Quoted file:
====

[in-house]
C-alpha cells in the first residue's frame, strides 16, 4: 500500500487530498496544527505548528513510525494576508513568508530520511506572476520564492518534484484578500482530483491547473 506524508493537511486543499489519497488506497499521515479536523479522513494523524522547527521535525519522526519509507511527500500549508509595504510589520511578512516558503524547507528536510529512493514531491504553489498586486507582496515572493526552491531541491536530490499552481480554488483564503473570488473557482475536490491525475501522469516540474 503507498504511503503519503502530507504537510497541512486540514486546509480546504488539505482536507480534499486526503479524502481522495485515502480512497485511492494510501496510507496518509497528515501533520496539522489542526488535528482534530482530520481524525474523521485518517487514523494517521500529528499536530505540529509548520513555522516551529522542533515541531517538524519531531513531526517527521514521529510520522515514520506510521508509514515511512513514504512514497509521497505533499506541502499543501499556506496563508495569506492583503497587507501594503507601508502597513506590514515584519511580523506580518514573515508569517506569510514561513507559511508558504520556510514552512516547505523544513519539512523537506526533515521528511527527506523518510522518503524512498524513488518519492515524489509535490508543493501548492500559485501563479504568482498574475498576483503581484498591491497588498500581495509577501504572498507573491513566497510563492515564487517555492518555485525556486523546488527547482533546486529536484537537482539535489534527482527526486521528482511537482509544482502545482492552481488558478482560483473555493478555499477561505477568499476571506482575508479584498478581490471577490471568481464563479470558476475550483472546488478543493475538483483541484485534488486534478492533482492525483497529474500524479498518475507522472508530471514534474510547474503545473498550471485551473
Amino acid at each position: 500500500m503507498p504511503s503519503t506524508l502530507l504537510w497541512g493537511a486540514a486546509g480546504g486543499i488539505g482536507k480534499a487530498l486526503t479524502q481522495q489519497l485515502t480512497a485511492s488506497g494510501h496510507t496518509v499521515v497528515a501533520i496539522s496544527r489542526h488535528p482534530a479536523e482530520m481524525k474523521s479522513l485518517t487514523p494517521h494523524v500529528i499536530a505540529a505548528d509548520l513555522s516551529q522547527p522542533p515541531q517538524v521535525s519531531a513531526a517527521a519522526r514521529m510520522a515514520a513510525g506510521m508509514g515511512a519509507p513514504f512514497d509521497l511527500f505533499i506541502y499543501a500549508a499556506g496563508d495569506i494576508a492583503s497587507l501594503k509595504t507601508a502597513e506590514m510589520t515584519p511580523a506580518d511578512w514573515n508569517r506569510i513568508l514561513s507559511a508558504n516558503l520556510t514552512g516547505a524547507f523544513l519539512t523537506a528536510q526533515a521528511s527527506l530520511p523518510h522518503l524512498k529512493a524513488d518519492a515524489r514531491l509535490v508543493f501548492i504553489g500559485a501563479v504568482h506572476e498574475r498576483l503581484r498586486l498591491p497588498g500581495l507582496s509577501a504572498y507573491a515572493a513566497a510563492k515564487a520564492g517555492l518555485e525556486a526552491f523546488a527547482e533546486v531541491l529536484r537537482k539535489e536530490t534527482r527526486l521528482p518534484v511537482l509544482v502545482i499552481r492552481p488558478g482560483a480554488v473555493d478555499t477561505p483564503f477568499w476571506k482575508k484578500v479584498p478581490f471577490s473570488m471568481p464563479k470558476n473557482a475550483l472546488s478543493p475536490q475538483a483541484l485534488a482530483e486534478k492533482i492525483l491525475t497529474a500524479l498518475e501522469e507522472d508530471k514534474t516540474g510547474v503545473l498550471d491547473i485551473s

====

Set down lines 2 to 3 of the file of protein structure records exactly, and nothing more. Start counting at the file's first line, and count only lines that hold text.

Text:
C-alpha cells in the first residue's frame, strides 16, 4: 500500500487530498496544527505548528513510525494576508513568508530520511506572476520564492518534484484578500482530483491547473 506524508493537511486543499489519497488506497499521515479536523479522513494523524522547527521535525519522526519509507511527500500549508509595504510589520511578512516558503524547507528536510529512493514531491504553489498586486507582496515572493526552491531541491536530490499552481480554488483564503473570488473557482475536490491525475501522469516540474 503507498504511503503519503502530507504537510497541512486540514486546509480546504488539505482536507480534499486526503479524502481522495485515502480512497485511492494510501496510507496518509497528515501533520496539522489542526488535528482534530482530520481524525474523521485518517487514523494517521500529528499536530505540529509548520513555522516551529522542533515541531517538524519531531513531526517527521514521529510520522515514520506510521508509514515511512513514504512514497509521497505533499506541502499543501499556506496563508495569506492583503497587507501594503507601508502597513506590514515584519511580523506580518514573515508569517506569510514561513507559511508558504520556510514552512516547505523544513519539512523537506526533515521528511527527506523518510522518503524512498524513488518519492515524489509535490508543493501548492500559485501563479504568482498574475498576483503581484498591491497588498500581495509577501504572498507573491513566497510563492515564487517555492518555485525556486523546488527547482533546486529536484537537482539535489534527482527526486521528482511537482509544482502545482492552481488558478482560483473555493478555499477561505477568499476571506482575508479584498478581490471577490471568481464563479470558476475550483472546488478543493475538483483541484485534488486534478492533482492525483497529474500524479498518475507522472508530471514534474510547474503545473498550471485551473
Amino acid at each position: 500500500m503507498p504511503s503519503t506524508l502530507l504537510w497541512g493537511a486540514a486546509g480546504g486543499i488539505g482536507k480534499a487530498l486526503t479524502q481522495q489519497l485515502t480512497a485511492s488506497g494510501h496510507t496518509v499521515v497528515a501533520i496539522s496544527r489542526h488535528p482534530a479536523e482530520m481524525k474523521s479522513l485518517t487514523p494517521h494523524v500529528i499536530a505540529a505548528d509548520l513555522s516551529q522547527p522542533p515541531q517538524v521535525s519531531a513531526a517527521a519522526r514521529m510520522a515514520a513510525g506510521m508509514g515511512a519509507p513514504f512514497d509521497l511527500f505533499i506541502y499543501a500549508a499556506g496563508d495569506i494576508a492583503s497587507l501594503k509595504t507601508a502597513e506590514m510589520t515584519p511580523a506580518d511578512w514573515n508569517r506569510i513568508l514561513s507559511a508558504n516558503l520556510t514552512g516547505a524547507f523544513l519539512t523537506a528536510q526533515a521528511s527527506l530520511p523518510h522518503l524512498k529512493a524513488d518519492a515524489r514531491l509535490v508543493f501548492i504553489g500559485a501563479v504568482h506572476e498574475r498576483l503581484r498586486l498591491p497588498g500581495l507582496s509577501a504572498y507573491a515572493a513566497a510563492k515564487a520564492g517555492l518555485e525556486a526552491f523546488a527547482e533546486v531541491l529536484r537537482k539535489e536530490t534527482r527526486l521528482p518534484v511537482l509544482v502545482i499552481r492552481p488558478g482560483a480554488v473555493d478555499t477561505p483564503f477568499w476571506k482575508k484578500v479584498p478581490f471577490s473570488m471568481p464563479k470558476n473557482a475550483l472546488s478543493p475536490q475538483a483541484l485534488a482530483e486534478k492533482i492525483l491525475t497529474a500524479l498518475e501522469e507522472d508530471k514534474t516540474g510547474v503545473l498550471d491547473i485551473s